Ethics, Aging, and Society: The Critical Turn by Martha B. Holstein PhD, Jennifer Parks PhD, Mark Waymack

By Martha B. Holstein PhD, Jennifer Parks PhD, Mark Waymack Ph.D

Ethics, getting older and the 1st significant paintings in ten years to significantly tackle concerns and methodologies in getting older and ethics...This well-organized quantity starts off theoretically and gives new methods of brooding about ethics which may deal with the complexities and realities of getting older specifically social contexts. --Choice "[T]he authors' program of feminist ethics to frail elders earrings real to either my medical event operating with frail elders, and my examine event attempting to comprehend their caliber of existence concerns...there have been precise gem stones of rules [in this booklet] that illuminated the constraints of the dominant paradigm of autonomy in bioethics. [The authors] make a compelling critique of end-of-life care." --GeriPal: A Geriatrics and Palliative Care weblog This publication provides moment new release matters in ethics, getting older, and society through offering severe results that come up whilst ethics is utilized to the sensible matters that take place in day by day elder care. the 1st quantity in over 10 years to handle ethics and gerontology, it truly is exceptional in its comprehensiveness and integration of well-developed philosophical arguments with empirical study, humanistic scholarship, and insights won from sensible adventure. This publication demanding situations the attempted and actual methods of and addressing moral concerns in getting older and opens avenues for artistic problem-solving. The authors' various backgrounds carry the benefits of either interdisciplinary scholarship and sensible adventure to this accomplished textbook. it truly is a vital source for these attracted to, and dealing with, older humans, from upper-level undergraduate scholars and graduate-division scholars, to gerontology practitioners in training.Key positive aspects: offers the 1st significant paintings in over 10 years to combine the disciplines of ethics and getting older contains case reviews derived from daily perform Addresses individual/clinical ethics in overall healthiness and long term care and moral matters raised through public coverage, cultural norms and social attitudes Examines such severe matters as Alzheimer's disorder, long term care, ageism, public coverage, anti-aging medication, elder abuse, and typical failures Explores new instructions in moral and social philosophy as they pertain to gerontology and care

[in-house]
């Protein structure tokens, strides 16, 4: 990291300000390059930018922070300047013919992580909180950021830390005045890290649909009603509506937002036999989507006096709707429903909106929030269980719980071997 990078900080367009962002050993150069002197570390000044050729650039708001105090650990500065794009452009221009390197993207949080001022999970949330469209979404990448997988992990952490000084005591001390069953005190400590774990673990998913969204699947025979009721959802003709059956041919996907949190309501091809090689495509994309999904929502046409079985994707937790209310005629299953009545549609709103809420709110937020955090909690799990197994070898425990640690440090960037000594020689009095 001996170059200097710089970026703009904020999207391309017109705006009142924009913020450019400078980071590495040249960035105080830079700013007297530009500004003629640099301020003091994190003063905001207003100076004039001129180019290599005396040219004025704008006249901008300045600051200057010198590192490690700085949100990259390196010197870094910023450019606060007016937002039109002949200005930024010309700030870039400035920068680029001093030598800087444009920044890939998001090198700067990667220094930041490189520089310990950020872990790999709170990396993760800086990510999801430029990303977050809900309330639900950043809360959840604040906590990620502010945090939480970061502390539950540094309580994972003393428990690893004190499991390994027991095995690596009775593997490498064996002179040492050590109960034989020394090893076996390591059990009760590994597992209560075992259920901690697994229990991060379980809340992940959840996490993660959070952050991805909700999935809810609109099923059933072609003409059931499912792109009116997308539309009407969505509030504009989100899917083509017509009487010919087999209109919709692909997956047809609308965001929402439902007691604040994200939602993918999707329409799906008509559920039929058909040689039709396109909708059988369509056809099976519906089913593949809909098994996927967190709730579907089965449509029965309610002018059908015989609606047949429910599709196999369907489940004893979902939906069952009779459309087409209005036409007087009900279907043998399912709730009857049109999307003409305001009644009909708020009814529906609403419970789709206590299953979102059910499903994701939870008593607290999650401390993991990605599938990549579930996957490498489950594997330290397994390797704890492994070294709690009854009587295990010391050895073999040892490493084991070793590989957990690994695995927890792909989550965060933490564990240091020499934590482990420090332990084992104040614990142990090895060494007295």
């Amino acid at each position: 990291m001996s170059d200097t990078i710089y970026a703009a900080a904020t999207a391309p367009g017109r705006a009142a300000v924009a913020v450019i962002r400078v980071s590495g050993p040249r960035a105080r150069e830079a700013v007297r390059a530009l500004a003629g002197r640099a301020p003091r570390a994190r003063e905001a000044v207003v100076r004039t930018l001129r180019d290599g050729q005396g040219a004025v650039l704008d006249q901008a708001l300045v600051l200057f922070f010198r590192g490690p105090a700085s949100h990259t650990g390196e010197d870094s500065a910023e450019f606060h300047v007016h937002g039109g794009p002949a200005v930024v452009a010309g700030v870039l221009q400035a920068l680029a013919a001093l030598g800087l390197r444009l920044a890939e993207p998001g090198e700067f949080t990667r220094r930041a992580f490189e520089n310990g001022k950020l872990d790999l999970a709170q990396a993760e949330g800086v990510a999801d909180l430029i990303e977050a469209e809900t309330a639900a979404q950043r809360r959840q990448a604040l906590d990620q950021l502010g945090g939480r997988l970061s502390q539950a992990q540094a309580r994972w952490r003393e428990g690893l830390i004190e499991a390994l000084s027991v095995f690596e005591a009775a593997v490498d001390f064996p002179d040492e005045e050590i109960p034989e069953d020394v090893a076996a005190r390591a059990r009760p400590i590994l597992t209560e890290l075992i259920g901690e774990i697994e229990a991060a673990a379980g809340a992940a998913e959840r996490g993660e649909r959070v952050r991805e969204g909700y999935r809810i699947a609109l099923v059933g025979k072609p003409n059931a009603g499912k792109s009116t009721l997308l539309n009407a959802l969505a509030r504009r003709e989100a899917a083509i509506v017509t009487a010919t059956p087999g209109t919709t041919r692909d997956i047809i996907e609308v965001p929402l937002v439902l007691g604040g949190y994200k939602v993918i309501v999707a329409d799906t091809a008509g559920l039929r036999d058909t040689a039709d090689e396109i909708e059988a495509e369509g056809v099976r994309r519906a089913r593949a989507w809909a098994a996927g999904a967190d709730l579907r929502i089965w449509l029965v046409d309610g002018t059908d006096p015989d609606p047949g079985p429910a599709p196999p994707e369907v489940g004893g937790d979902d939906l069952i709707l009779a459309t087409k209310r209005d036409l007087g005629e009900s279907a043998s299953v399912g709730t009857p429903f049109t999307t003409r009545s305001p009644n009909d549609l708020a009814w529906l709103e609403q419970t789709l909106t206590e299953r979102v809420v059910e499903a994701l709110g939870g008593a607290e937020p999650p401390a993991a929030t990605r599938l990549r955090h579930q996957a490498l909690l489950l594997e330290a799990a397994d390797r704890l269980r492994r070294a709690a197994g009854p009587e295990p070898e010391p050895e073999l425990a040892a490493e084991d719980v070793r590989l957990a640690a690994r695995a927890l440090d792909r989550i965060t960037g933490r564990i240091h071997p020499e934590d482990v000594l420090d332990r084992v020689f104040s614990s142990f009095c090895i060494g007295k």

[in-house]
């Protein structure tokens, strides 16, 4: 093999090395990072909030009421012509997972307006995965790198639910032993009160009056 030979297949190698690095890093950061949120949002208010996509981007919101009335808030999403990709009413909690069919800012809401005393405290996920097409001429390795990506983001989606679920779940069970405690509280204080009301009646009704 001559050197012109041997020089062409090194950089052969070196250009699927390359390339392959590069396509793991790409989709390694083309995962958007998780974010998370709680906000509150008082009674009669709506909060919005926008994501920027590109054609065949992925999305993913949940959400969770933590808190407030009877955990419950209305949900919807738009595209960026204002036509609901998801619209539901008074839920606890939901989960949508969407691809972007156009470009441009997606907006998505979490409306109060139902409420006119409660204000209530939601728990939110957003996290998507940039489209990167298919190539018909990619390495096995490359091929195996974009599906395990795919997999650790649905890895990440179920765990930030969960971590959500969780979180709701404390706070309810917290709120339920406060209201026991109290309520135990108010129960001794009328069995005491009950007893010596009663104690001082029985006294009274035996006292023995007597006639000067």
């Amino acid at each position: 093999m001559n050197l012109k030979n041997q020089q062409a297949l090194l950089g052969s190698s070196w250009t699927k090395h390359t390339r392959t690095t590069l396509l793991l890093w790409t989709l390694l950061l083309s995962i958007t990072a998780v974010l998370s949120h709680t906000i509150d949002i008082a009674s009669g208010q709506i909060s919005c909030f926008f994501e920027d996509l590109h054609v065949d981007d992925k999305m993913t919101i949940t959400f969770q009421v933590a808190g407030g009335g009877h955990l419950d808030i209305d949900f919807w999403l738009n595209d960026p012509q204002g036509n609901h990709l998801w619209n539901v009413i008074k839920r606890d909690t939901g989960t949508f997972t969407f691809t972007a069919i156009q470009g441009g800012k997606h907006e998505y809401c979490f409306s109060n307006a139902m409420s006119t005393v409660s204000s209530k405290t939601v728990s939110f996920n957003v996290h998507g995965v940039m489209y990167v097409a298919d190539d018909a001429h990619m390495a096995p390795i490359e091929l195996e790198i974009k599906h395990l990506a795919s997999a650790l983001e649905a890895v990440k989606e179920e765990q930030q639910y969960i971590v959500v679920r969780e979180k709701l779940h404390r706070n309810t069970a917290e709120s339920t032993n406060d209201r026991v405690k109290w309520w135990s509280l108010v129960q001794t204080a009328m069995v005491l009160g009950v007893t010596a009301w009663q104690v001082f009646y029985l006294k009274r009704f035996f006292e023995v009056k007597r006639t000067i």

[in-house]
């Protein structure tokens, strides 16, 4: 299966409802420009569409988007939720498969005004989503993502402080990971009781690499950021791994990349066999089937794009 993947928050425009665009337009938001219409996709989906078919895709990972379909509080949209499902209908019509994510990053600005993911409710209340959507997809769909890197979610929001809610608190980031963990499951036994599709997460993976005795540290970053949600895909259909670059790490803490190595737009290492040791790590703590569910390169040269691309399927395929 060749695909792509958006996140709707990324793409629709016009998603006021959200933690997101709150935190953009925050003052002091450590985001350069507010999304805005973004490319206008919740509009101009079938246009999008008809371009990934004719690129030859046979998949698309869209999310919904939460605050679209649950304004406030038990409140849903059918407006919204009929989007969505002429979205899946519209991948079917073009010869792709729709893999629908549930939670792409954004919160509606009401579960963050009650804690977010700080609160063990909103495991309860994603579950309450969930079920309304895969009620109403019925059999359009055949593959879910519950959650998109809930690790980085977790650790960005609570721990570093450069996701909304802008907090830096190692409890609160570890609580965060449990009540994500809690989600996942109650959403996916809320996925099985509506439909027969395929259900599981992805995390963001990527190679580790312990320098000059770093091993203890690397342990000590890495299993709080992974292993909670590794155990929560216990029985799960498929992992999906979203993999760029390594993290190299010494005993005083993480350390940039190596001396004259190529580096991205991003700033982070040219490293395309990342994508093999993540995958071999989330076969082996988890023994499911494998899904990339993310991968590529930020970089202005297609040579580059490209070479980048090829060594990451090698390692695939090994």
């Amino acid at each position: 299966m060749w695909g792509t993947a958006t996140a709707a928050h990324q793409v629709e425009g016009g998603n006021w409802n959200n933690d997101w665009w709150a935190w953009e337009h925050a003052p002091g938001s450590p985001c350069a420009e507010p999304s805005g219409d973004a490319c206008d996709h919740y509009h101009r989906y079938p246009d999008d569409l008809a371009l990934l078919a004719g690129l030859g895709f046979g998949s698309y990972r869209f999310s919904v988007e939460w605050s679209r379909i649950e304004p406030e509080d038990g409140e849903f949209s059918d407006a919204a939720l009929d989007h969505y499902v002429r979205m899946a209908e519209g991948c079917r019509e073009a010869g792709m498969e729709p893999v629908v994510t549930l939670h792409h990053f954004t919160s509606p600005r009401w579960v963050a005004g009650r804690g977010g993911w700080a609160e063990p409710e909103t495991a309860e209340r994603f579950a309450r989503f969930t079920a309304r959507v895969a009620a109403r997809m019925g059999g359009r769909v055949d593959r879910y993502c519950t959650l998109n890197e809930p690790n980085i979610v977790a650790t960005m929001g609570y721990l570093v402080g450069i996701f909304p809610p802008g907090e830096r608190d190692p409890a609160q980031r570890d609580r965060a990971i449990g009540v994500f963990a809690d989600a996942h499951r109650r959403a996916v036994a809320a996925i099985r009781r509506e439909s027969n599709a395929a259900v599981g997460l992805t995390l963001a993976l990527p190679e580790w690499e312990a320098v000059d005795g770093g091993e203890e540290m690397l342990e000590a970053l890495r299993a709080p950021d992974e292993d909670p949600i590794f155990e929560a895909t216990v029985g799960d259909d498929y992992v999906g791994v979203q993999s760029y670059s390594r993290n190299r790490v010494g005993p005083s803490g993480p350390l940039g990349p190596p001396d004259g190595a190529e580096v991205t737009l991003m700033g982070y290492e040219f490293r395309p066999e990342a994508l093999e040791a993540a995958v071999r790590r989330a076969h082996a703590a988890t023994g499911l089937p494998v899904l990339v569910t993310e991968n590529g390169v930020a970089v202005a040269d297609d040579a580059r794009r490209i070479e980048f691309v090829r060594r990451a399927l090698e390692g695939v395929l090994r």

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We may rightly wonder about the person who does not feel the tug of these responsibilities. While one might call it a choice to respond to these expectations, the social penalties are high if we refuse, especially if we are women (see Holstein, 1999). Yet the received view of autonomy certainly gives us the freedom to refuse to care for others. Even our chosen obligations—to our spouse, to the children we choose to bear, to our friends, to our colleagues—often demand that we do things that, given total freedom, we might not elect to do.

This view of autonomy understands individuals as concrete and not as generalized others for whom choice is not an abstractly given right, but rather a meaningful reflection on their identity. Given this understanding of actual autonomy, to respect individuals means that we “attend to their concrete individuality, to their affective and personal experiences” while also learning “how to acknowledge their habits and identifications” (Agich, 1990, p. 14). It means, to start with, that we offer not merely choice to people, but meaningful choice.

Undervalues many goods which play important roles in the moral lives of many individuals . . the question . . arises as to how long the publicly underestimated and undervalued aspects of moral life can survive without recognition and sustenance” (1991, p. 195). Yet one problem, as we shall see, is that autonomy is a relatively easy moral value to support; other moral values are more demanding and so harder to put in place in a resource-constrained environment. Thus, while we do not oppose making choices, sanction paternalistic interventions, or insist that individuals can function only within a set of commonly endorsed background conditions as many communitarian thinkers would hold, we are worried about the moral poverty that a singular emphasis on the language of autonomy suggests.

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